There has been a steady increase in the number of COVID-19-related email attacks since January, says Barracuda Networks, but there has been a recent spike, up a whopping 667% since the end of February.

Between March 1 and March 23, researchers detected 467,825 spear phishing email attacks, and 9,116 of those detections were related to COVID-19, representing about 2% of attacks, Barracuda said. In comparison, a total of 1,188 coronavirus-related email attacks were detected in February, while just 137 were detected in January.

"Although the overall number of these attacks is still low compared to other threats, the threat is growing quickly," Barracuda said in a statement.

Three types of attacks

Barracuda researchers have seen three main types of phishing attacks using coronavirus COVID-19 themes: scamming, brand impersonation, and business email compromise. Of the attacks detected through March 23, 54% were scams, 34% were brand impersonation attacks, 11% were blackmail, and 1% were business email compromise (BEC).

"We expect to see this trend toward more sophisticated attacks continue," the company said.


A variety of common malware are being distributed through phishing attacks, especially variants that allow attackers to deploy different payloads through the same malware. The first malware reported utilizing coronavirus was Emotet, a popular banking Trojan, which went modular last year.

LokiBot is another malware that often aims to steal login credentials and data and has been distributed in at least two different phishing campaigns that Comodo has tracked, according to Barracuda. One campaign used the premise of attached invoices, which contained LokiBot, but added an apology for the delay in sending the invoice due to coronavirus. The other campaign claimed to be a news update and "1 thing you must do" and contained a link to the malware.

Barracuda has seen multiple examples of emails using the invoice premise, which was detected more than 3,700 times.

Credential theft

COVID-19 is also being used as a lure for phishing attacks with links to spoofed login pages. One such variant that Barracuda detected claims to be from the CDC and attempts to steal Microsoft Exchange credentials when the malicious link is clicked.

How to Protect Yourself

While phishing emails leveraging coronavirus are new, the same precautions for email security still apply. Barracuda advises the following:

  • Be wary of any emails attempting to get you to open attachments or click links.Anti-malware and anti-phishing solutions can be especially helpful to prevent malicious emails and payloads from reaching intended recipients, but even with such protections in place, caution should always be used since no solution catches everything.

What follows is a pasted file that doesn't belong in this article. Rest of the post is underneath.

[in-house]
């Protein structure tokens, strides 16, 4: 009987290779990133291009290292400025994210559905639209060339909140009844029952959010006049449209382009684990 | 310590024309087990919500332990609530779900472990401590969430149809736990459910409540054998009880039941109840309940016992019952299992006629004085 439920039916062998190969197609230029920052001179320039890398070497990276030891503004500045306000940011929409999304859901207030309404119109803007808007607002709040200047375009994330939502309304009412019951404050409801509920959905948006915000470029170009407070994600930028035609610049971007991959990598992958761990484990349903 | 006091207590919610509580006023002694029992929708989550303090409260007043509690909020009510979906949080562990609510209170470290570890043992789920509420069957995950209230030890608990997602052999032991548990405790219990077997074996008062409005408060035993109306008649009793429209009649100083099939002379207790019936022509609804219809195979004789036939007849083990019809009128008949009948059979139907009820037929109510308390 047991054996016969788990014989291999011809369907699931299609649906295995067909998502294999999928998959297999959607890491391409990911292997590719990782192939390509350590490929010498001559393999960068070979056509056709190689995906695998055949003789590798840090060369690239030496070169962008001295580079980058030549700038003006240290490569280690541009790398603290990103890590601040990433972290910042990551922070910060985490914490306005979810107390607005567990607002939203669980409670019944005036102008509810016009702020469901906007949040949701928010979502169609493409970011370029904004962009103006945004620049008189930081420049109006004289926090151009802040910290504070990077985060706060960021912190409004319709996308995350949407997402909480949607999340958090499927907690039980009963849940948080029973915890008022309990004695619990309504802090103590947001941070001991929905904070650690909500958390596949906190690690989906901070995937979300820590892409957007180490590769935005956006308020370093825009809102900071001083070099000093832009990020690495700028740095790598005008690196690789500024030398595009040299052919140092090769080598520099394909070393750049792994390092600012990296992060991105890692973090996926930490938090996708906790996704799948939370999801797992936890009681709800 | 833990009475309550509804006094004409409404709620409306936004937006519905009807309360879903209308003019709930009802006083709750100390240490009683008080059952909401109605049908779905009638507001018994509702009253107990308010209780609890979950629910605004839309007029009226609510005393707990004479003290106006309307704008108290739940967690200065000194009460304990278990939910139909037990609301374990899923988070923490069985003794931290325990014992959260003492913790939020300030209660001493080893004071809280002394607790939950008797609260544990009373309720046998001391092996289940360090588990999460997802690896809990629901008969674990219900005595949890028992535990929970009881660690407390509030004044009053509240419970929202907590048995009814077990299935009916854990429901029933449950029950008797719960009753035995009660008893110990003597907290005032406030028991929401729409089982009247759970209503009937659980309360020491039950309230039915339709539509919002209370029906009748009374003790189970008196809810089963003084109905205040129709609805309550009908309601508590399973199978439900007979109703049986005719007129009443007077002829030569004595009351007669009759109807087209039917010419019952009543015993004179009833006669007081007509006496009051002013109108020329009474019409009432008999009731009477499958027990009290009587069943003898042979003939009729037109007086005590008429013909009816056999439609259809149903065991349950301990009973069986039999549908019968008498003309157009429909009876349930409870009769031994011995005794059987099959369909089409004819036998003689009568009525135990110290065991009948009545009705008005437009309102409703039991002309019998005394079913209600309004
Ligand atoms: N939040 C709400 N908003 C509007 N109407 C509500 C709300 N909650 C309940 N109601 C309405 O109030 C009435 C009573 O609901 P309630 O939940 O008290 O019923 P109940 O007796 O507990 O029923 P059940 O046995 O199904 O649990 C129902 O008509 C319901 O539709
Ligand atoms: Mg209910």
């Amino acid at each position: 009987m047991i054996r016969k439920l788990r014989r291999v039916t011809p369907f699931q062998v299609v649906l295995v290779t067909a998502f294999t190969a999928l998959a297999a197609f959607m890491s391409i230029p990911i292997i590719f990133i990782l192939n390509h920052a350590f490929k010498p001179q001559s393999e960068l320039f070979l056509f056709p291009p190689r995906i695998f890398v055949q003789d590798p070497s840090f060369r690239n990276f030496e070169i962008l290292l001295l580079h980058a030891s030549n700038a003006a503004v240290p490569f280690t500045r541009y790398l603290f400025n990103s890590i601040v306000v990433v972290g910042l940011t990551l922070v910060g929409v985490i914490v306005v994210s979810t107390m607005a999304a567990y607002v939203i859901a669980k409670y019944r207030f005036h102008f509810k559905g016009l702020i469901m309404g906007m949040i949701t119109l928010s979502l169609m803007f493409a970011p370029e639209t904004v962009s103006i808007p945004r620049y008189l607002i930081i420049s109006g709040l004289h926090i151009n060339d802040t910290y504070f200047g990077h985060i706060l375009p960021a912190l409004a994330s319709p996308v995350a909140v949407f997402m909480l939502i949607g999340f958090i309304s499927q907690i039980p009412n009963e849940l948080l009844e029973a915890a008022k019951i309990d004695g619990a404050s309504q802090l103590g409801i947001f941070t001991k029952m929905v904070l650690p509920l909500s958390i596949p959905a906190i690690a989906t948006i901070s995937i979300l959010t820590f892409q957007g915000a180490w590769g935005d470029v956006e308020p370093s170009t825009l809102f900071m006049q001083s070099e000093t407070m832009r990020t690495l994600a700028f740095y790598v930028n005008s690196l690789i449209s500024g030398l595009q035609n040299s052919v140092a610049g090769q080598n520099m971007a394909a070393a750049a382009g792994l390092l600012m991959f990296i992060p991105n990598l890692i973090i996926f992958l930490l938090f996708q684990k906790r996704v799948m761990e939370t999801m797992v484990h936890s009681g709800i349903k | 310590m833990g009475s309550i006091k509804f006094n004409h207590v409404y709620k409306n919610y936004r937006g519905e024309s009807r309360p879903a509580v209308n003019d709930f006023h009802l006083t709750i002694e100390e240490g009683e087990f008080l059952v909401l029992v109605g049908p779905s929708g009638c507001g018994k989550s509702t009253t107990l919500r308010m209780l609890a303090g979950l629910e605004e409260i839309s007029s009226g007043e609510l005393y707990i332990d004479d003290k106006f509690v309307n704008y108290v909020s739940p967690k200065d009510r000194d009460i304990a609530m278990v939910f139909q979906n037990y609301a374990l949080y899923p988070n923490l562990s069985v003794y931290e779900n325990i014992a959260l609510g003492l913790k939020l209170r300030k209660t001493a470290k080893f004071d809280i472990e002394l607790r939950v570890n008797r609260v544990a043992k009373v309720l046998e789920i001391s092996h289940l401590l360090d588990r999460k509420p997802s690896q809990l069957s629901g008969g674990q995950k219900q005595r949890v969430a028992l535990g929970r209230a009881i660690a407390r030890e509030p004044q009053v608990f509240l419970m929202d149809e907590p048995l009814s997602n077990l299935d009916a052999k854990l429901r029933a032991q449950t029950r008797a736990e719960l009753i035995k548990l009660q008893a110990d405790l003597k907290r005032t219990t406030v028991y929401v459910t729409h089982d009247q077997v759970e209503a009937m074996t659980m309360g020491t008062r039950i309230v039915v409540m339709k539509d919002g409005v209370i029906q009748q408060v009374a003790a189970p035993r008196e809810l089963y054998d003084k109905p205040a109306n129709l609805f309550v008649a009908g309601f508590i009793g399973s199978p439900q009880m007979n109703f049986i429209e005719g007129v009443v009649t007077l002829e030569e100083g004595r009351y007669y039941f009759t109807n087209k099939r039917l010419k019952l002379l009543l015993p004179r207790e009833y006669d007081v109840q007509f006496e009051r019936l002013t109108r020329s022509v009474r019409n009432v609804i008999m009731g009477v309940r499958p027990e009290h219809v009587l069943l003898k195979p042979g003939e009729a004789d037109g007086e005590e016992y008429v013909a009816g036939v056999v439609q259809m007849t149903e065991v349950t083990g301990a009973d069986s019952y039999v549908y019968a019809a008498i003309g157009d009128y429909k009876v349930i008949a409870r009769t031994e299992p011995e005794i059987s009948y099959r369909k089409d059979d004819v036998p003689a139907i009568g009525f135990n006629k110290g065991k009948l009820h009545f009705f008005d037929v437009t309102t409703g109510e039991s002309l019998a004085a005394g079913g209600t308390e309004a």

• Watch out for any communications claiming to be from sources that you normally would not receive emails from.These are likely phishing attempts. While receiving coronavirus-related emails from legitimate distribution lists to which you belong is becoming common, emails from organizations that you do not regularly receive messages from should be scrutinized closely. For example, the CDC is not going to be sending out emails to anyone who doesn't regularly receive emails from them already. 
  • Use caution with emails from organizations you regularly communicate with. Brand impersonation is quite prevalent in coronavirus-related email attacks, so use caution opening emails from organizations you expect to hear from. This especially applies to those in the healthcare industry since it is being targeted by cyberattacks trying to capitalize on the pressure resulting from handling an influx of coronavirus cases. 
  • Find credible charities and donate directly.A common tactic for coronavirus-related scams is asking for donations to help those affected by the pandemic. To avoid falling victim to one of these attacks, don't respond to email requests for donations. Instead, find credible charities helping with coronavirus efforts and donate directly through them. It's also highly unlikely that any legitimate charities are taking donations through Bitcoin wallets, so seeing that in an email should be a red flag.

As always, if you have any questions or concerns about phishing threats or how to protect yourself, your remote workers and your business, please call us at

(636) 542-8653 and we will do anything we can to help you.

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